Tips for planting trees that will thrive in the midst of climate changes
By Megan Plete Postol
The changing climate has shifted weather patterns in small ways. Those minor changes, over time, have begun to affect the landscape of the Adirondacks.
A warmer world affects trees in myriad ways. According to Paul J. Hetzler, a certified arborist and a former Cornell Extension educator, record wet seasons, such as in 2013, 2017, and 2019 allow normally weak foliar pathogens to spread and flourish, becoming primary agents of mortality. Needlecast diseases are killing more conifers than ever before, while anthracnose of maples, walnuts, and other deciduous species is also on the rise.
Recent drought years, such as the years 2012, 2016, 2018, caused the lowest soil-moisture readings ever recorded in the region. Root systems died back greatly, making trees more vulnerable to pests and diseases for years afterward. In some places, extensive death of red oaks and sugar maples occurred when drought years followed on the heels of defoliation by tent caterpillars or spongy moths.
Trees for variable conditions
It might seem insurmountable, but there are actions that Adirondackers can take to combat the effects of climate change, starting in the backyard. Hetzler has a few suggestions, starting with careful consideration of which trees to plant.
Hetzler’s picks include some non-regional trees and some tough local characters that deserve to be more widely planted.
The ginkgo (Ginkgo biloba) can withstand severe drought, high soil pH, salt, and air pollution, he said. Once trained, it is low-maintenance in terms of pruning. The Japanese tree lilac is another familiar urban tree that is often underrepresented in our landscapes. Aside from its lush blooms, it is perfect for under utility wires. In addition, it is largely pest and disease-free, and requires little maintenance pruning.
Hetzler said the Norway spruce is a good choice. Although not drought-tolerant, is very resistant to needlecast diseases that are decimating Colorado blue and other spruce species.
The Kentucky coffeetree is non-native to the region but is cold-tolerant, drought-resistant, and withstands air pollution and soil pH up to about 8.2. Ornamentally, Hetzler said its coarse bark and ascending branch habit give all-season interest. Another non-native to consider is the northern catalpa, which is moderately drought-tolerant and can survive intermittent flooding as well. Thornless common honeylocust and native hackberry are another two that Hetzler recommends.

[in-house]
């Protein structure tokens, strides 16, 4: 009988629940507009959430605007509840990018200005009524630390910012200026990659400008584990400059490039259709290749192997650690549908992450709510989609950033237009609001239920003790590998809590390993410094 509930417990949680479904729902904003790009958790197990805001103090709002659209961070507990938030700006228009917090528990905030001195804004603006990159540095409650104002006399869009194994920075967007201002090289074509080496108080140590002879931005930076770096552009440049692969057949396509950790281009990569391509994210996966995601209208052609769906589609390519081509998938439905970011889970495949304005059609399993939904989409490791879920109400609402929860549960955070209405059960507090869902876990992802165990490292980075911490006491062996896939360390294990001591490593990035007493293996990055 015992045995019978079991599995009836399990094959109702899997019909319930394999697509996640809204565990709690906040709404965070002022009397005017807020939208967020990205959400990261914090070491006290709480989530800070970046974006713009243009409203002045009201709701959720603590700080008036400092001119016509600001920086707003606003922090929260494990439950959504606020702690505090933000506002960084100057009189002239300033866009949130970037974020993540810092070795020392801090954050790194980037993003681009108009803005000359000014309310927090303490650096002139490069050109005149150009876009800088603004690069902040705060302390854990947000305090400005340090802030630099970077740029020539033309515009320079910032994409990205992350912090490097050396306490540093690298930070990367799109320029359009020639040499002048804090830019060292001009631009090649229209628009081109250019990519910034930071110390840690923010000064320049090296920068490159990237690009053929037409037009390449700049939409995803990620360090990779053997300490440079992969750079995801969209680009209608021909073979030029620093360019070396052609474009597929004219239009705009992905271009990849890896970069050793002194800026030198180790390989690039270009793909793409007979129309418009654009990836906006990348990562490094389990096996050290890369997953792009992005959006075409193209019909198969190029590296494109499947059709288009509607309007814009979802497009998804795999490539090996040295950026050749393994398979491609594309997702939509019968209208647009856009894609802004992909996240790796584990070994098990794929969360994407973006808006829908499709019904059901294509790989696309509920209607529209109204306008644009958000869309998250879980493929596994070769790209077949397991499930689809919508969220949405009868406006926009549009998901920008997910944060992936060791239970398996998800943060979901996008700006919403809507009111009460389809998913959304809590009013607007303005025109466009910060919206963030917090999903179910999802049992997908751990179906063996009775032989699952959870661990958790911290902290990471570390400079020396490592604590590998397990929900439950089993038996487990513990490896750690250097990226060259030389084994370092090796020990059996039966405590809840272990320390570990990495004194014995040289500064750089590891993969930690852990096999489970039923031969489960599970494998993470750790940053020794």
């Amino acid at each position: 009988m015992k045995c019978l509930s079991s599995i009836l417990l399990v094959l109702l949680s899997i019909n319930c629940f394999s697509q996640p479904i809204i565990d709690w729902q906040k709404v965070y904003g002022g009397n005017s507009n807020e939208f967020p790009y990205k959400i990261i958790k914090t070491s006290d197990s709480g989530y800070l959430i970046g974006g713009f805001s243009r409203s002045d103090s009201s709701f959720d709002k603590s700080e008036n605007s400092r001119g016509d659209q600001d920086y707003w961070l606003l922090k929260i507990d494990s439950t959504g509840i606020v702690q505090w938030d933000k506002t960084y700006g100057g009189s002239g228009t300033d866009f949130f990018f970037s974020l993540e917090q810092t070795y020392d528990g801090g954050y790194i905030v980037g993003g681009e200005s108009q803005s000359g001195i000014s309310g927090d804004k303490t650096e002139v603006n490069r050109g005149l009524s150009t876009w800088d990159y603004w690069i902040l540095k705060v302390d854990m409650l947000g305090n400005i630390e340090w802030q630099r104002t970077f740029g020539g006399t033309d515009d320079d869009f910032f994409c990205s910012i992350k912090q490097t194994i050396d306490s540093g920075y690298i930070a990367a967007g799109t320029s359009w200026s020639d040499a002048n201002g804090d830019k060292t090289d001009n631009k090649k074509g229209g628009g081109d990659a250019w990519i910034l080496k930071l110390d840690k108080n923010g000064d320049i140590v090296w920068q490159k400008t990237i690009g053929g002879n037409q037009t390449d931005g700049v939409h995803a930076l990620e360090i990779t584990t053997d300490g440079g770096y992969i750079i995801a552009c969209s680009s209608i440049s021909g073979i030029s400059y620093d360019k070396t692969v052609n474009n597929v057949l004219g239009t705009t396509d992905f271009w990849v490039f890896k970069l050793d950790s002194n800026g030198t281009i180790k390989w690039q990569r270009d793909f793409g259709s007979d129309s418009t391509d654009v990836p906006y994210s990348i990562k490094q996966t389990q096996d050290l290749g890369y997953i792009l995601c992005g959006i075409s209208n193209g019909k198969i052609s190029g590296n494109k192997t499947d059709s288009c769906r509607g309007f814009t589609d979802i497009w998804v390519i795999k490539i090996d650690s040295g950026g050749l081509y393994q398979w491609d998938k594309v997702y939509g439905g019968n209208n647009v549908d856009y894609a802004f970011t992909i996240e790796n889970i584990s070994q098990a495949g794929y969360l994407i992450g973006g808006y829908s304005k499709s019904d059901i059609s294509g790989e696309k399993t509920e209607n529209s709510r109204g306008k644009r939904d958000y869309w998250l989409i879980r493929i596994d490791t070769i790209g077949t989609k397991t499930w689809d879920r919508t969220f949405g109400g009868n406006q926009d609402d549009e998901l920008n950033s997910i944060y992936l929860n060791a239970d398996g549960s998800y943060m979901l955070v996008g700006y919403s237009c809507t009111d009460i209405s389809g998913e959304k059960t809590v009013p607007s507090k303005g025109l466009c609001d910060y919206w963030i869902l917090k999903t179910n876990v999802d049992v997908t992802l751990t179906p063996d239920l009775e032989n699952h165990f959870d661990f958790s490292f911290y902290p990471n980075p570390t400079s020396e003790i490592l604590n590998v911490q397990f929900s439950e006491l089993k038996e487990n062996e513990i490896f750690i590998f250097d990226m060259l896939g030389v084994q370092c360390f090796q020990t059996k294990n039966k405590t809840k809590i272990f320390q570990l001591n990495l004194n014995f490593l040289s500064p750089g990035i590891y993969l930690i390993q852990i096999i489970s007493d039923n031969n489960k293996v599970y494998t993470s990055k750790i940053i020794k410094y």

Heztler’s favorite pick is bur oak. With a species lifespan of 800+ years, it is a true legacy tree, he said.
“It’s super drought-tolerant, yet fine with seasonal flooding,” Hetzler said. “It can be hard to get established, so the smaller the better for transplant stock.”
Trees to avoid
There are a few varieties Hetzler suggests avoiding. The first is Colorado blue spruce, which he said is incredibly vulnerable to needlecast diseases. Katsura trees are another because they cannot tolerate even moderately dry conditions. White-barked birches are sitting ducks for the invasive bronze birch borers, Hetzler said, which are lethal unless caught early and treated systemically. Birch should be used only rarely in most Adirondack landscapes. Hetzler recommends river birch as a good substitute for white-barked birches, as they are more accepting of landscape conditions and are rarely attacked by bronze birch borers. River birch are not drought-tolerant, but do well in seasonally wet sites.
On the flip side, Bruce Mero, a Master Gardener with the Cornell Cooperative Extension program, is an advocate for focusing exclusively on native plants, and believes that the way to plant locally to adjust to climate change is to use native plants in home landscapes.
“Natives in this geographic region have been adapting to the vagaries of changing climate since the end of the last ice age,” Mero said. “Natives have evolved to shrug-off droughts, floods, hot and cold shifts in temperatures, insect infestations, habitat loss, wildfires and most everything else our environment can throw at them. These plants have survived and thrived without human intervention. The ability of native plants to adapt to environmental change is a given. It has been occurring for millennia and will continue.”
More tips for resilient landscapes
The National Wildlife Foundation has a few additional tips:
- Incorporate diverse native species and reduce the threat of invasive species expansion. Native plants help to maintain important pollinator connections and ensure food sources for wildlife; nonnative plants can outcompete these important native species for habitat and food. Contact local or state native plant society, such as Cornell Cooperative Extension, to find out what plants are native to your area.
- Plant lots of trees to absorb carbon dioxide. Trees can absorb and store as much as a ton of carbon pollution (CO2) from the atmosphere.
- Homeowners can certify their backyard or neighborhood as a Certified Wildlife Habitat™ with the National Wildlife Federation. By certifying a backyard and encouraging neighbors to do the same, a neighborhood can become a Community Wildlife Habitat, which can help maintain or reconnect fragmented habitats and provide ways for wildlife to better cope with the impacts of climate change.